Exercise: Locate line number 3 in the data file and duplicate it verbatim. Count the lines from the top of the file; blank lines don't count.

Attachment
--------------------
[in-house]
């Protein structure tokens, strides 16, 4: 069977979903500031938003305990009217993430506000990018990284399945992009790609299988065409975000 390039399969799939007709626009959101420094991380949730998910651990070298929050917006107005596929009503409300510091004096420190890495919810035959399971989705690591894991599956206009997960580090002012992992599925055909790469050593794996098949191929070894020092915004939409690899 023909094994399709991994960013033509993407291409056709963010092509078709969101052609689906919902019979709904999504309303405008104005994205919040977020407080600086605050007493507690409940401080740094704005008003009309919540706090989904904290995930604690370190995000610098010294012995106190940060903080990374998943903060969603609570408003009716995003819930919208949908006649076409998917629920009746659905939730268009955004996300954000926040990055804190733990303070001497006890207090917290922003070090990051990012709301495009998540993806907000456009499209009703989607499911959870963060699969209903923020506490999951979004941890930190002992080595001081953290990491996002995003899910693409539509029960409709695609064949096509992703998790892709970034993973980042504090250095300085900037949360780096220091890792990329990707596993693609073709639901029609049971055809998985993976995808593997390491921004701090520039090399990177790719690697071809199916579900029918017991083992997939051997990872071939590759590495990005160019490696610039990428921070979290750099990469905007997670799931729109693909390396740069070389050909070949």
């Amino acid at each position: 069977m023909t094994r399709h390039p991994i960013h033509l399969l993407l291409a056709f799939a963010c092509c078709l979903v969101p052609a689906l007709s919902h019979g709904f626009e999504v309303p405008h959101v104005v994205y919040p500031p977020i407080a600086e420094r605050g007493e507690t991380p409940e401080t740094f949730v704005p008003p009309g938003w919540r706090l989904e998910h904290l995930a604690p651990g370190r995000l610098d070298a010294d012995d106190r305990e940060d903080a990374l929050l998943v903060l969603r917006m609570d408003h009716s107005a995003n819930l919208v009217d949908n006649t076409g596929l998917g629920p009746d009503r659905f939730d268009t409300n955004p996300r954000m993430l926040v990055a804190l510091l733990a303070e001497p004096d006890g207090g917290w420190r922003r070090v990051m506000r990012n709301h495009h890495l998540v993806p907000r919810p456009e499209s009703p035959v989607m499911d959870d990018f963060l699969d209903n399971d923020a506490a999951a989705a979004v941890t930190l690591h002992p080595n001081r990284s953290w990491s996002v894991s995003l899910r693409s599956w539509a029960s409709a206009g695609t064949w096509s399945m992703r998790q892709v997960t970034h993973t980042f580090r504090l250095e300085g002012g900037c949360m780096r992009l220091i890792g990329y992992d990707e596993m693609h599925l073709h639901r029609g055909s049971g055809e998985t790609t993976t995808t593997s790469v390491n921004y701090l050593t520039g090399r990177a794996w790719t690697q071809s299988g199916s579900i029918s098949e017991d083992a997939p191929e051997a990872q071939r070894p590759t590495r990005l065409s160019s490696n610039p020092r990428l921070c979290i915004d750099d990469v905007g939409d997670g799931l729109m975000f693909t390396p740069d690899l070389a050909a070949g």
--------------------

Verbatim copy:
């Amino acid at each position: 069977m023909t094994r399709h390039p991994i960013h033509l399969l993407l291409a056709f799939a963010c092509c078709l979903v969101p052609a689906l007709s919902h019979g709904f626009e999504v309303p405008h959101v104005v994205y919040p500031p977020i407080a600086e420094r605050g007493e507690t991380p409940e401080t740094f949730v704005p008003p009309g938003w919540r706090l989904e998910h904290l995930a604690p651990g370190r995000l610098d070298a010294d012995d106190r305990e940060d903080a990374l929050l998943v903060l969603r917006m609570d408003h009716s107005a995003n819930l919208v009217d949908n006649t076409g596929l998917g629920p009746d009503r659905f939730d268009t409300n955004p996300r954000m993430l926040v990055a804190l510091l733990a303070e001497p004096d006890g207090g917290w420190r922003r070090v990051m506000r990012n709301h495009h890495l998540v993806p907000r919810p456009e499209s009703p035959v989607m499911d959870d990018f963060l699969d209903n399971d923020a506490a999951a989705a979004v941890t930190l690591h002992p080595n001081r990284s953290w990491s996002v894991s995003l899910r693409s599956w539509a029960s409709a206009g695609t064949w096509s399945m992703r998790q892709v997960t970034h993973t980042f580090r504090l250095e300085g002012g900037c949360m780096r992009l220091i890792g990329y992992d990707e596993m693609h599925l073709h639901r029609g055909s049971g055809e998985t790609t993976t995808t593997s790469v390491n921004y701090l050593t520039g090399r990177a794996w790719t690697q071809s299988g199916s579900i029918s098949e017991d083992a997939p191929e051997a990872q071939r070894p590759t590495r990005l065409s160019s490696n610039p020092r990428l921070c979290i915004d750099d990469v905007g939409d997670g799931l729109m975000f693909t390396p740069d690899l070389a050909a070949g």